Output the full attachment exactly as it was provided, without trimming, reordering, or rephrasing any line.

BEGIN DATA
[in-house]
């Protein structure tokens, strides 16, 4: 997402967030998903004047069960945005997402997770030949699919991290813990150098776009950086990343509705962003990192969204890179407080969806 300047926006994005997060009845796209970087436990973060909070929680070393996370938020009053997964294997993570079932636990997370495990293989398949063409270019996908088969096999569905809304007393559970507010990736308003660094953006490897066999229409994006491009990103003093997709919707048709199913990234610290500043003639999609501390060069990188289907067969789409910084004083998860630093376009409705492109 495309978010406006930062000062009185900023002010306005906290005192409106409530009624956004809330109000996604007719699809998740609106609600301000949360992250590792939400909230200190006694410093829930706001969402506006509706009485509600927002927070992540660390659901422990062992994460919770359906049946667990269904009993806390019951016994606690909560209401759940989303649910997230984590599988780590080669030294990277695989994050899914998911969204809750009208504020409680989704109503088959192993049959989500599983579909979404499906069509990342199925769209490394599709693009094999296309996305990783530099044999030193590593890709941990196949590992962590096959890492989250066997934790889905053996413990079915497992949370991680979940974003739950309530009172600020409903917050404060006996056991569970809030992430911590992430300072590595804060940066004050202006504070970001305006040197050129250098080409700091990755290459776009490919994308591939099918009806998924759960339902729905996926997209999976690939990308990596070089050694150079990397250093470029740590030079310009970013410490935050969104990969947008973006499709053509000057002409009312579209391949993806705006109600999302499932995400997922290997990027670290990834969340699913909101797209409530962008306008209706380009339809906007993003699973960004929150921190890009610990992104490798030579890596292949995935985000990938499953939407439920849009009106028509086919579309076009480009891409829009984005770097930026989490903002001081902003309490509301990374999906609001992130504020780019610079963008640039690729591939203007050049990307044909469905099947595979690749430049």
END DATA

[in-house]
């Protein structure tokens, strides 16, 4: 997402967030998903004047069960945005997402997770030949699919991290813990150098776009950086990343509705962003990192969204890179407080969806 300047926006994005997060009845796209970087436990973060909070929680070393996370938020009053997964294997993570079932636990997370495990293989398949063409270019996908088969096999569905809304007393559970507010990736308003660094953006490897066999229409994006491009990103003093997709919707048709199913990234610290500043003639999609501390060069990188289907067969789409910084004083998860630093376009409705492109 495309978010406006930062000062009185900023002010306005906290005192409106409530009624956004809330109000996604007719699809998740609106609600301000949360992250590792939400909230200190006694410093829930706001969402506006509706009485509600927002927070992540660390659901422990062992994460919770359906049946667990269904009993806390019951016994606690909560209401759940989303649910997230984590599988780590080669030294990277695989994050899914998911969204809750009208504020409680989704109503088959192993049959989500599983579909979404499906069509990342199925769209490394599709693009094999296309996305990783530099044999030193590593890709941990196949590992962590096959890492989250066997934790889905053996413990079915497992949370991680979940974003739950309530009172600020409903917050404060006996056991569970809030992430911590992430300072590595804060940066004050202006504070970001305006040197050129250098080409700091990755290459776009490919994308591939099918009806998924759960339902729905996926997209999976690939990308990596070089050694150079990397250093470029740590030079310009970013410490935050969104990969947008973006499709053509000057002409009312579209391949993806705006109600999302499932995400997922290997990027670290990834969340699913909101797209409530962008306008209706380009339809906007993003699973960004929150921190890009610990992104490798030579890596292949995935985000990938499953939407439920849009009106028509086919579309076009480009891409829009984005770097930026989490903002001081902003309490509301990374999906609001992130504020780019610079963008640039690729591939203007050049990307044909469905099947595979690749430049």